The iPad’s Blank Slate

The iPad’s form factor has been a subject I have been writing on for years. I’ve always believed Apple when they frame this product as the ultimate personal computer and the device that has the most potential to enable things not possible before with mouse and keyboard computers. The problem, though, is most consumers still struggle to see the iPad like that and while they may have an iPad as a companion or entertainment-focused device they still use a PC/Mac for the bulk of their production workflows. With the latest generation of iPad, Apple wants to change all of that.

Apple is touting the newest iPad Pro lineup as the biggest change to iPad since the first iPad. Which is important because they need consumers to start fresh in their mind when they think about iPad going forward. If everything has changed then all the preconceived notions they have about iPad can be put aside.

Ending the Debate
It does feel like an entirely moot debate, but many in the mainstream media still like to haggle with the idea the iPad is a computer. That being said, I do feel Apple still has to make the case to the end market that iPad is undoubtedly as capable, and in some cases more capable than a notebook.

While Apple has been building their marketing in this direction for a few years, I think this year is the full court press for iPad marketing. Note a couple of catchphrases I pulled off the iPad’s landing page on

A12X Bionic is the smartest, most powerful chip we’ve ever made. It has the Neural Engine, which runs five trillion operations per second and enables advanced machine learning.

Translation: It’s faster than most PC laptops.

It’s all new, all screen, and all-powerful. Completely redesigned and packed with our most advanced technology, it will make you rethink what iPad is capable of.

And what a computer is capable of.

Like a computer. Unlike any computer.

It’s more powerful than most computers. And more portable than all of them

It’s a computer that lets you do everything with touch.

iPad Pro does what a computer does but in more intuitive ways.

Use multiple apps at the same time with a few taps. Move objects between apps simply by dragging and dropping, or switch apps with a single swipe.

That is a small sample, and after I indexed the page, I counted 11 references with the word computer in it when talking about or comparing iPad. Apple also is hitting hard on most the main use cases from web browsing, email, multitasking, messaging, Office, wireless printing, and a slew of other things that normal consumers will see and conclude iPad Pro does pretty much everything they can do with their PC or Mac and more.

Having analyzed Apple’s iPad Pro landing page the last few years looking specifically for a full court press to position it against a notebook I can conclude this year is Apple’s biggest push yet.

It Boils Down to Workflows
Interestingly, in many of the end consumer research we do, when we talk about reasons they stick with a PC form factor it all comes down to a heightened awareness of their workflows. They always cite certain things they can’t or don’t think they can do with iPad that is a barrier to replace their notebook with it. I know many people who have successfully done this and aren’t looking back, but they are still in the minority.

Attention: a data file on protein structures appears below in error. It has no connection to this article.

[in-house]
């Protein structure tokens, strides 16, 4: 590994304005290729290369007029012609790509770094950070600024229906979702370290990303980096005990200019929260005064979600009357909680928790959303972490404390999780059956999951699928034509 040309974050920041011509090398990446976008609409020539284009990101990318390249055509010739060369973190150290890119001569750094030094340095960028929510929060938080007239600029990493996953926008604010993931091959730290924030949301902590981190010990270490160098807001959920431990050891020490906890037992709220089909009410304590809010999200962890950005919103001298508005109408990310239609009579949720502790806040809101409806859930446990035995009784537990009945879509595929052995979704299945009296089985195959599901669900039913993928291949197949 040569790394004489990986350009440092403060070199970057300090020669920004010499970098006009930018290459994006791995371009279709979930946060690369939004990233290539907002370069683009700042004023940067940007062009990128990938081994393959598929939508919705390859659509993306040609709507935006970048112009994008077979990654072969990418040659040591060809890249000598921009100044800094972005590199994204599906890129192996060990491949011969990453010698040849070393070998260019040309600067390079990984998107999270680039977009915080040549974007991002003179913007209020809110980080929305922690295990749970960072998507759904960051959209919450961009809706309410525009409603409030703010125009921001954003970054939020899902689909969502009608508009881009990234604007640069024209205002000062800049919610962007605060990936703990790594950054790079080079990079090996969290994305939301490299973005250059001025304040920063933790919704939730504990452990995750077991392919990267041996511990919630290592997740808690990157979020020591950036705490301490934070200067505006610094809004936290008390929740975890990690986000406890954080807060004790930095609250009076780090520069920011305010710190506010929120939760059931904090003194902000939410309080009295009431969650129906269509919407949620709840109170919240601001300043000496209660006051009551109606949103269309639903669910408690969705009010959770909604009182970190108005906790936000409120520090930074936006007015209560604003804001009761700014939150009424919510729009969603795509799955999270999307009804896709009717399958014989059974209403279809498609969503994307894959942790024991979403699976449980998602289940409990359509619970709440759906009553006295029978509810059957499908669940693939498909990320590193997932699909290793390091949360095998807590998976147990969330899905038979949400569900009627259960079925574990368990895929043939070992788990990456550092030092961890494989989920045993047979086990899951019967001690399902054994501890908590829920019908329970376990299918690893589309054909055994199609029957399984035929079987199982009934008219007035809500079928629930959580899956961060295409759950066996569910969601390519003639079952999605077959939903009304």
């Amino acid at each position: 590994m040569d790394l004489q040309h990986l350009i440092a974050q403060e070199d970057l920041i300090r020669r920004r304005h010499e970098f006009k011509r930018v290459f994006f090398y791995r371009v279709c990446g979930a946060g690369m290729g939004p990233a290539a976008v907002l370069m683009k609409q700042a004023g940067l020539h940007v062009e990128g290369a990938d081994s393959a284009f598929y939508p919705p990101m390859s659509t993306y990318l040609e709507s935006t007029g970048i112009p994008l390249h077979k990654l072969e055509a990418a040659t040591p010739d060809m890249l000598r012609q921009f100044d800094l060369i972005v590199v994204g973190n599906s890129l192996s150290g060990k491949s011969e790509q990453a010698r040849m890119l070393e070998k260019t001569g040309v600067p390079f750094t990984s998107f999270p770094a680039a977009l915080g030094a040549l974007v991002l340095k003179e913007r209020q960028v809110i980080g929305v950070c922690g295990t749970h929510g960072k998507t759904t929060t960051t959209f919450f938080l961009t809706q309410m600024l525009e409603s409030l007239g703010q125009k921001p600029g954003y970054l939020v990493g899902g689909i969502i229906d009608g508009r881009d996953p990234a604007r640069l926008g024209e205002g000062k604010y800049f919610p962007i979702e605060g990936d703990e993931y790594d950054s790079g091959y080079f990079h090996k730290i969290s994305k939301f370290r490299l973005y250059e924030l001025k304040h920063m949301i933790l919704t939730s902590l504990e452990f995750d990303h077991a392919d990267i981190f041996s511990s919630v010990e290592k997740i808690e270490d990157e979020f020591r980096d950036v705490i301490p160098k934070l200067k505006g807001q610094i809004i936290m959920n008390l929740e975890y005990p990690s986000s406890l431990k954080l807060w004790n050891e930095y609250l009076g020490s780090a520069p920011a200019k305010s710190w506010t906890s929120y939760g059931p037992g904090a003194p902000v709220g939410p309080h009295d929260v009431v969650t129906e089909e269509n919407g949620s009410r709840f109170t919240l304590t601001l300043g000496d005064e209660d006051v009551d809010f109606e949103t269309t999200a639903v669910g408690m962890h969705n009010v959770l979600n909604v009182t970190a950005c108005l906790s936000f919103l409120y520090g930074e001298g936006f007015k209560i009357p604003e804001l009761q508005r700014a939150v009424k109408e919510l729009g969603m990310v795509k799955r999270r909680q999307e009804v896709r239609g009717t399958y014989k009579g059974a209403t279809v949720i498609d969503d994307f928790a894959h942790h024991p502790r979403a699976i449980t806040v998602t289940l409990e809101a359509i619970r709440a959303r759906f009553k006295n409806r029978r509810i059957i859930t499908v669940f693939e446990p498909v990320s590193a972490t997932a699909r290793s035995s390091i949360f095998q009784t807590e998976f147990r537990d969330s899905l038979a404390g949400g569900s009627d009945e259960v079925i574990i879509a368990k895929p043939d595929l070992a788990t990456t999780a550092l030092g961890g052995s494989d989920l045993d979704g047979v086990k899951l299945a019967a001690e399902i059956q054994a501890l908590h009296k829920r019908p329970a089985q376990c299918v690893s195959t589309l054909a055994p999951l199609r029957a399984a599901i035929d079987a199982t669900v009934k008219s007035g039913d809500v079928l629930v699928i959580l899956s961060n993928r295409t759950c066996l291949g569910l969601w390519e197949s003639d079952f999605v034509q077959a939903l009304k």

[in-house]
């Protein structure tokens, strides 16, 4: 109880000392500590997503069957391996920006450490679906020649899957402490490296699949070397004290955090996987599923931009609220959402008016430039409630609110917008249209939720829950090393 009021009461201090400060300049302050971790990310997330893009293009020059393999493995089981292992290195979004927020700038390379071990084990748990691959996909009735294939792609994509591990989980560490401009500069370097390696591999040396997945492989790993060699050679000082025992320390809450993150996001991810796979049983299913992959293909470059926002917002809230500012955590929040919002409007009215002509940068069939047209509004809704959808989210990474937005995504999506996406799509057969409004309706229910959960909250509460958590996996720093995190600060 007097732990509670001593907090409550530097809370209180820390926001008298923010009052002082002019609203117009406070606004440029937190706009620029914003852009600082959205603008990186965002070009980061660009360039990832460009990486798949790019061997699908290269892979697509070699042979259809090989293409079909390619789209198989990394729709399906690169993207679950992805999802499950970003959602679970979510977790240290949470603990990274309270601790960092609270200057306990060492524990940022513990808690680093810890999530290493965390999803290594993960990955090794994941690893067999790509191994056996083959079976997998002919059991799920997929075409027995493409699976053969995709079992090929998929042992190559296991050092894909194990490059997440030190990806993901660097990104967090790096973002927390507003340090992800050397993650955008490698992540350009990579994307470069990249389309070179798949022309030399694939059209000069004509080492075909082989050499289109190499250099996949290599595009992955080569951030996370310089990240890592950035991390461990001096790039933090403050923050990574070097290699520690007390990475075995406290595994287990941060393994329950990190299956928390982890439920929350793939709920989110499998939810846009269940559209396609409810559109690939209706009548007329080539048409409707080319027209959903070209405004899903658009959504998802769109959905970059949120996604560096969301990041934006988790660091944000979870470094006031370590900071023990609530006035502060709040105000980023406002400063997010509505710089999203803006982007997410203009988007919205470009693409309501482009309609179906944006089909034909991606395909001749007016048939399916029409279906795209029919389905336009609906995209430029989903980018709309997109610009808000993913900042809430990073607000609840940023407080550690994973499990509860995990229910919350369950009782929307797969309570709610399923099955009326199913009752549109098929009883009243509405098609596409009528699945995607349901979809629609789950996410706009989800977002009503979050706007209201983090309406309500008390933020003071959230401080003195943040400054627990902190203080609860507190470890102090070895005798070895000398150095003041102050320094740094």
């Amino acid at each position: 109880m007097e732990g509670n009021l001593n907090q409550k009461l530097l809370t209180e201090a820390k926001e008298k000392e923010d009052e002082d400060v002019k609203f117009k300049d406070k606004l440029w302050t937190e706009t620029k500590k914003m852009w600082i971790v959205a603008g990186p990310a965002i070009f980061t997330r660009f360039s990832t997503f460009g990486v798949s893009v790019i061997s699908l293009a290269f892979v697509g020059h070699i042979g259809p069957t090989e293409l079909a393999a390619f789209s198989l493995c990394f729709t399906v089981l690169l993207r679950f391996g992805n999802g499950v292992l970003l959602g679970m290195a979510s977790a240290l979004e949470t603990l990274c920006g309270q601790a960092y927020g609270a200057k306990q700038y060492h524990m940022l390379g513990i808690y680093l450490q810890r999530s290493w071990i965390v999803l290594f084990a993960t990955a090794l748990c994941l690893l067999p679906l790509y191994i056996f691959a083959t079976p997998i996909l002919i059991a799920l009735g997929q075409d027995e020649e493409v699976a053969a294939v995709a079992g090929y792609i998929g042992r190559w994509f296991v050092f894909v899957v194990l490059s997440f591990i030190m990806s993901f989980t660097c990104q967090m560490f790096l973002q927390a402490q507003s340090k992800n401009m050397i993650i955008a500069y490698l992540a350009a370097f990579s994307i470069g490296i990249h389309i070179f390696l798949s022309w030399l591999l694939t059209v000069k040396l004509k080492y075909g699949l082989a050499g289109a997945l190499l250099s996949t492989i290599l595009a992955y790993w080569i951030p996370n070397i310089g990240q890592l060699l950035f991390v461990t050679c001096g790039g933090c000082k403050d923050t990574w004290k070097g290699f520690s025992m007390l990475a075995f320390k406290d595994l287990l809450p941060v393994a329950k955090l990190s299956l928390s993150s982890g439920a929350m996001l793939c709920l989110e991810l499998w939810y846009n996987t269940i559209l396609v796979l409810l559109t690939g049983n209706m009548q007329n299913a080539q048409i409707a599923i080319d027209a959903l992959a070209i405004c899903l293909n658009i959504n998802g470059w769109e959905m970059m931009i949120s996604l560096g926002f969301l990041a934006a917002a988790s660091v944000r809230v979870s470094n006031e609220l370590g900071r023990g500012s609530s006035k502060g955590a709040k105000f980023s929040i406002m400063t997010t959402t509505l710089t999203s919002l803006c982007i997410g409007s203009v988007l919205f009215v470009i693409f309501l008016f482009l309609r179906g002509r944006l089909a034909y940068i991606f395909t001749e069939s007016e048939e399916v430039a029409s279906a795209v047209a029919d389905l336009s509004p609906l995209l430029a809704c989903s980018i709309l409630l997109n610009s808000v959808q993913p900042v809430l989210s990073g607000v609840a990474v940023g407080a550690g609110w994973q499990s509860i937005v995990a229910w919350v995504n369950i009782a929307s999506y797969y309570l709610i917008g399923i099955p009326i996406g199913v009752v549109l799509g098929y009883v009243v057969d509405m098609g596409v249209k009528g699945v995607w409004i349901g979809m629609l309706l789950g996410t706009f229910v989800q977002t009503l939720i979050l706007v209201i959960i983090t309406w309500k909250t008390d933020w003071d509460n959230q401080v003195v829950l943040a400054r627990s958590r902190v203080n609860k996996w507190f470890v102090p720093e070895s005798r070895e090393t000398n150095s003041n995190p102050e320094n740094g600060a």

Consumers start with workflows in their mind, even though they don’t think about it in those words. Then they look at the hardware and determine the best choice to fit their workflows. Apple has the best leverage here, as a major trend has emerged where the iPhone has become a central part of most consumers daily workflows. Consumers are waking up to how much their iPhone can do and how many workflows it has taken from the PC that there should be a comfort level that if their iPhone can do it, then iPad can do it, and more. This comfort level with iPhone as a critical part of most consumers daily workflows could be the most leverage Apple has in getting consumers to think about iPad as their next big screen computer.

Marketing and the Ecosystem
For Apple, it is up to their stellar marketing prowess to tell this story more broadly and entice consumers to go all in with iPad. The big design changes are certainly going to get their attention, and I have a feeling there is an aged iPad installed base that is due to upgrade, and this may be the year.

Lastly, the third party ecosystem is what can truly turn the tide for iPad. Apps for iPad are already numerous but we are still waiting for a large wave of creativity from developers when it comes to third-party apps for iPad that are unique, exclusive, and take advantage of all the unique hardware of iPad.

On this point, I’m leaning toward flipping my thinking about Apple’s efforts to bring iOS apps to Mac as a strategy for more iOS software on Mac. Perhaps the best way to understand this is to as a Trojan horse for more Mac specific developers to bring their apps to iOS/iPad.

For iPad, I’ve always thought the analogy of a blank slate was apt. It is a device where anything is possible and a blank canvas for its owner to use it in any way they see fit. Let’s hope the market sees iPad’s true potential.

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Ben Bajarin

Ben Bajarin is a Principal Analyst and the head of primary research at Creative Strategies, Inc - An industry analysis, market intelligence and research firm located in Silicon Valley. His primary focus is consumer technology and market trend research and he is responsible for studying over 30 countries. Full Bio

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